Originally Posted by medtran49
You know language changes over time and we're talking over 100 years here. Things don't mean the same now as then, and there are a whole lot of words in use now that weren't in use then (and vice versa).
Yep, and then you have people who are from different backgrounds, different ages, different parts of the world, different education levels, etc..
At work, the new 30 year old lady (born/raised in the USA) we hired was having a hard time opening some boxes that Fed Ex delivered to the office. I gave her a new utility knife, and I said something like "this is a staple of every office worker's toolbox." She looked at me like I was crazy. "So a knife is a staple?" she said with a laugh. After a minute of talking, I found out she didn't know that staple also means "an important tool". She thought it only meant "a small piece of bent metal to hold papers together".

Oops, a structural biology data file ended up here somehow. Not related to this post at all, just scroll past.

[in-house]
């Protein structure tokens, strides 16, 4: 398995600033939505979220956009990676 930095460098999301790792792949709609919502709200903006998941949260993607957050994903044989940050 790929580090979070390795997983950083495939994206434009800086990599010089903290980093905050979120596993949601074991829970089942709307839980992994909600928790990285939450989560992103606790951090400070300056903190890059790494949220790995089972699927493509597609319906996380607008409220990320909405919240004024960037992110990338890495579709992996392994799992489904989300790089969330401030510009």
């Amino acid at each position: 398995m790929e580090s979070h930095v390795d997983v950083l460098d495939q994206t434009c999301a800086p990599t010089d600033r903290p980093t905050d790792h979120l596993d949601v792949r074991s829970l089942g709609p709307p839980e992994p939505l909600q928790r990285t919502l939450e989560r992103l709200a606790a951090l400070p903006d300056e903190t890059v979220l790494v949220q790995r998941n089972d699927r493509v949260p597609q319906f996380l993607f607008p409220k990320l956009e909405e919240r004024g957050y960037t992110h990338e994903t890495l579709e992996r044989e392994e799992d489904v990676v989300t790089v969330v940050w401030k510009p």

I used the verb "fetch" before to a 20 year old. He had never heard of "fetch" as in "bring to me". You'd think he would've encountered the word in English or literature class.